Cincinnati’s diverse economy, with ten Fortune 500 companies, including Kroger, Macy’s and Procter & Gamble, is making a strong comeback from the recession.
The unemployment rate has already fallen to 8.5% from 9.4% a year ago. Plus, the city is benefiting from a $2.6 billion redevelopment of the downtown that began several years ago with the construction of the Great American Ball Park (home to the Reds) and Paul Brown Stadium (home to the Bengals). “The leadership of the region understands that you can’t have a healthy region without a healthy heart,” says Cincinnati USA Regional Chamber president Ellen van der Horst. “The urban core is the heart.”
Several months ago, the largest office tower in the region opened in downtown Cincinnati and is now mostly occupied. And the Over-the-Rhine neighborhood -- one of the nation’s largest historic districts, which has suffered from race riots and decades of neglect -- is getting a major infusion of public and private funding to lure residents and businesses back to the area.
Among the beneficiaries of funding for Over-the-Rhine are small-business owners. Dan Korman received a matching grant that helped him open Park + Vine, an eco-friendly home-goods store that recently celebrated its fourth anniversary.
Small businesses also get support from entrepreneurial centers at the University of Cincinnati and nearby Northern Kentucky University, and from CincyTech, which provides managerial assistance and seed funding for start-up tech businesses.
Why It's Affordable
The cost of living is about 7% below the national average. Cincinnati is considered to be one of the most walkable cities in the U.S. And it has several distinct neighborhoods; even in the most desirable ones, you can find a four-bedroom home for about $300,000. The city’s public school system has nationally recognized magnet elementary schools, including Montessori schools, and students can choose from 16 public high schools, regardless of where they live in the city. Plus, Cincinnati has one of the oldest arts schools, the School for Creative and Performing Arts, that’s free for kindergarten through 12th-grade students in the public school system.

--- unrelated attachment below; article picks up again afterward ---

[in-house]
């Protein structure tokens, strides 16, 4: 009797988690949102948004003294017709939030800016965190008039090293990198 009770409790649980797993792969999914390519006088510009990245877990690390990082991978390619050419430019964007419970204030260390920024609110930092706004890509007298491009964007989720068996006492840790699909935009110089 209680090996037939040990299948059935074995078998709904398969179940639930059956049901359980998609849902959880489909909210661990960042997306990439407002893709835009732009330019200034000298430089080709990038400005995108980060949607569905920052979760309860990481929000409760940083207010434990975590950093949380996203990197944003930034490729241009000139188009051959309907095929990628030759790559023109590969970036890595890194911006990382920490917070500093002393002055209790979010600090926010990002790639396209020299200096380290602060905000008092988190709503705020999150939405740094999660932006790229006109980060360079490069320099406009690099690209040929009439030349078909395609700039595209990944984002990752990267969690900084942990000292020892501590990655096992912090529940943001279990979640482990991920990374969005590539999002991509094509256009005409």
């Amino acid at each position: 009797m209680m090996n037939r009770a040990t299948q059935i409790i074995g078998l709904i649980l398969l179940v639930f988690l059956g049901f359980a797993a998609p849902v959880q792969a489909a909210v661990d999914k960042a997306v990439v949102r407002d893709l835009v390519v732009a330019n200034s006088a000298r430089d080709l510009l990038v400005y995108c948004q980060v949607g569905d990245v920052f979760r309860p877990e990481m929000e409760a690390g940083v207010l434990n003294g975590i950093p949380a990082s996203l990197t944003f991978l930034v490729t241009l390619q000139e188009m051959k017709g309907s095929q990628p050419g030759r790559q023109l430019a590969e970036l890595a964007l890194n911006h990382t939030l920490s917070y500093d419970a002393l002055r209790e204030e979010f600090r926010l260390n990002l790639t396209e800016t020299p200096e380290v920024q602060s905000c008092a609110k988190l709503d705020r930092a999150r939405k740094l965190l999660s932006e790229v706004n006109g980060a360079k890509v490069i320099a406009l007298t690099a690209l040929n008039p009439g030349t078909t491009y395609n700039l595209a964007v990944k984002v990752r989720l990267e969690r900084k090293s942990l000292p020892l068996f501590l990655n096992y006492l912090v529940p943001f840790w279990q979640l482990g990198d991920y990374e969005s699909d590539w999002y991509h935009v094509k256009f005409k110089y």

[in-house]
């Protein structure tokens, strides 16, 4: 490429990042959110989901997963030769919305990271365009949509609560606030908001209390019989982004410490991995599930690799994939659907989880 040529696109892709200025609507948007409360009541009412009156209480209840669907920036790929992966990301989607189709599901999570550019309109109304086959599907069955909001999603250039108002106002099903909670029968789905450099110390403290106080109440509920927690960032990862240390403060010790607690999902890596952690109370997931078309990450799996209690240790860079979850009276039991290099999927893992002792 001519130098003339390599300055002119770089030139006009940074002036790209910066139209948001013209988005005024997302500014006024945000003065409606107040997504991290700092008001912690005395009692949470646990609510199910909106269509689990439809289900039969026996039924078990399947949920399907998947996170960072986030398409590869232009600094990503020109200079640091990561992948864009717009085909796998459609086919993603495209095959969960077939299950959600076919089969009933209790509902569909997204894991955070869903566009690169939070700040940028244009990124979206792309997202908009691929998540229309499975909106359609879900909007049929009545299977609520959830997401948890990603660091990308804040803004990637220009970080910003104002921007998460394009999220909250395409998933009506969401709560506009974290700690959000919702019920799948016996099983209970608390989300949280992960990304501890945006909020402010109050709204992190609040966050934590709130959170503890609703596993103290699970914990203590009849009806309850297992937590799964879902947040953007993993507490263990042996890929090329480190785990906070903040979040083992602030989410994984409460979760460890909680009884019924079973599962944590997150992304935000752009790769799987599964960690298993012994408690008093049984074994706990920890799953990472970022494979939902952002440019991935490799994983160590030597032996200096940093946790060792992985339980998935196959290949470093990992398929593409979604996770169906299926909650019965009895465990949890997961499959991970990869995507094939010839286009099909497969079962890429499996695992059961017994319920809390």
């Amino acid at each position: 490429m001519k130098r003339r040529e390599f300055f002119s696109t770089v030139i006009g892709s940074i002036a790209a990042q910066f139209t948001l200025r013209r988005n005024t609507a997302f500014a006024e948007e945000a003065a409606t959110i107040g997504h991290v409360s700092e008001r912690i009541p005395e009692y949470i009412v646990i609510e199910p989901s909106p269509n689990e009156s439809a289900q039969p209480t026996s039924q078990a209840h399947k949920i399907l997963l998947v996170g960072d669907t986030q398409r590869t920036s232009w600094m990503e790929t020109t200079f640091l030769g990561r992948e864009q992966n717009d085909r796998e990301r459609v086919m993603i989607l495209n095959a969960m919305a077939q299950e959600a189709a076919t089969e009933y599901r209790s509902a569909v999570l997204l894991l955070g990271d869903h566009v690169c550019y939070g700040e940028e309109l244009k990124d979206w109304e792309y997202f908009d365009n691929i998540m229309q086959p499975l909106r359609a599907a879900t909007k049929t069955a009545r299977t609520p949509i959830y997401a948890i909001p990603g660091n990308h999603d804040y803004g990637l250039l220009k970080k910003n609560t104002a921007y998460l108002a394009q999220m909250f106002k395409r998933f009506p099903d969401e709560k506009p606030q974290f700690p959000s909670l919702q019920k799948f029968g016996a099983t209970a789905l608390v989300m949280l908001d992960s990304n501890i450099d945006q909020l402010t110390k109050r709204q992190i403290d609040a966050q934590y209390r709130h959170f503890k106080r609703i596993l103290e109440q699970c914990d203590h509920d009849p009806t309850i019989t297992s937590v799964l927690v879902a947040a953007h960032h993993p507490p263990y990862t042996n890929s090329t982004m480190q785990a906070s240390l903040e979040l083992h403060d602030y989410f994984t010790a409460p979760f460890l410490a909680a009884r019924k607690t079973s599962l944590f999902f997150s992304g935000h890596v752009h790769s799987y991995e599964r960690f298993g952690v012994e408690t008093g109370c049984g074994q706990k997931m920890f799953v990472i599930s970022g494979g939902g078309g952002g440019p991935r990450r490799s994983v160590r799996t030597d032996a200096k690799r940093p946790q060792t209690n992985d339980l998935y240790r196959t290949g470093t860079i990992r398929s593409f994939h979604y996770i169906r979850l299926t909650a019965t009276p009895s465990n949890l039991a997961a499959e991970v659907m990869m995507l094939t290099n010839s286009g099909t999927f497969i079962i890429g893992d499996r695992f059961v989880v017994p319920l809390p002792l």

Why It's Fun
Despite its small-town affordability, Cincinnati is rife with big-city amenities. There are a zoo, a children’s museum, two major sports teams and more than 5,000 acres of parks. There’s also free live music six days a week in May through September at Fountain Square, the nation’s largest Oktoberfest and numerous other festivals. “For a city this size, we have an extraordinary amount of offerings,” says Katie Syroney, who has lived here for 15 years and is the Cincinnati Opera’s director of marketing. Wendy Smith, owner of Redtree Gallery, says, “One of the greatest assets of Cincinnati is its appreciation for the arts.” In addition to the opera, the city has a symphony, ballet, art museums, theaters, two-time Tony-winning Cincinnati Playhouse in the Park and a 12-day Fringe Festival that draws artists and performers from across the nation. And if you love German food or chili, Cincinnati is the place for you.